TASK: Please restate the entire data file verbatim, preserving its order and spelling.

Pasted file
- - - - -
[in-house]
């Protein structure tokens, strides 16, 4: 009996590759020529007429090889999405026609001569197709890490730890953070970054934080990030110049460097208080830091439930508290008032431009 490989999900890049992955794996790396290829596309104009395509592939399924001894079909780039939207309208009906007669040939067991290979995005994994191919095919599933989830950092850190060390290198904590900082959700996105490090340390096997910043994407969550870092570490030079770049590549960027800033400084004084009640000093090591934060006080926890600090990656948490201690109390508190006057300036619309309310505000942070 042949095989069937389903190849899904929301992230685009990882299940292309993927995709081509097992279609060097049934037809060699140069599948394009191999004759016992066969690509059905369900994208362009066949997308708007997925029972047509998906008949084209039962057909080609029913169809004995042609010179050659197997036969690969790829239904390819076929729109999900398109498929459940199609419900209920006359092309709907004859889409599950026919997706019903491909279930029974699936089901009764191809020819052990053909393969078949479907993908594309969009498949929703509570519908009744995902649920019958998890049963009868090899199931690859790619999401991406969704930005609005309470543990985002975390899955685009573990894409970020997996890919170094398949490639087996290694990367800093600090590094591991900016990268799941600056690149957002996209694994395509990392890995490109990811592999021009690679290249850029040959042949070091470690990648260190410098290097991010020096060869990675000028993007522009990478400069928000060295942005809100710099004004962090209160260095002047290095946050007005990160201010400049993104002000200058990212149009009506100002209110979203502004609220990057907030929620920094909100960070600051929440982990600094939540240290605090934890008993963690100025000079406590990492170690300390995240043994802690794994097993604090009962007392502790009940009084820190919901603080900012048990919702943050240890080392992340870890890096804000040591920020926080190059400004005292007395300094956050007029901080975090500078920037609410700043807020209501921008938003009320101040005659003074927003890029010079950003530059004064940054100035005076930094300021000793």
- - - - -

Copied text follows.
[in-house]
């Protein structure tokens, strides 16, 4: 009996590759020529007429090889999405026609001569197709890490730890953070970054934080990030110049460097208080830091439930508290008032431009 490989999900890049992955794996790396290829596309104009395509592939399924001894079909780039939207309208009906007669040939067991290979995005994994191919095919599933989830950092850190060390290198904590900082959700996105490090340390096997910043994407969550870092570490030079770049590549960027800033400084004084009640000093090591934060006080926890600090990656948490201690109390508190006057300036619309309310505000942070 042949095989069937389903190849899904929301992230685009990882299940292309993927995709081509097992279609060097049934037809060699140069599948394009191999004759016992066969690509059905369900994208362009066949997308708007997925029972047509998906008949084209039962057909080609029913169809004995042609010179050659197997036969690969790829239904390819076929729109999900398109498929459940199609419900209920006359092309709907004859889409599950026919997706019903491909279930029974699936089901009764191809020819052990053909393969078949479907993908594309969009498949929703509570519908009744995902649920019958998890049963009868090899199931690859790619999401991406969704930005609005309470543990985002975390899955685009573990894409970020997996890919170094398949490639087996290694990367800093600090590094591991900016990268799941600056690149957002996209694994395509990392890995490109990811592999021009690679290249850029040959042949070091470690990648260190410098290097991010020096060869990675000028993007522009990478400069928000060295942005809100710099004004962090209160260095002047290095946050007005990160201010400049993104002000200058990212149009009506100002209110979203502004609220990057907030929620920094909100960070600051929440982990600094939540240290605090934890008993963690100025000079406590990492170690300390995240043994802690794994097993604090009962007392502790009940009084820190919901603080900012048990919702943050240890080392992340870890890096804000040591920020926080190059400004005292007395300094956050007029901080975090500078920037609410700043807020209501921008938003009320101040005659003074927003890029010079950003530059004064940054100035005076930094300021000793």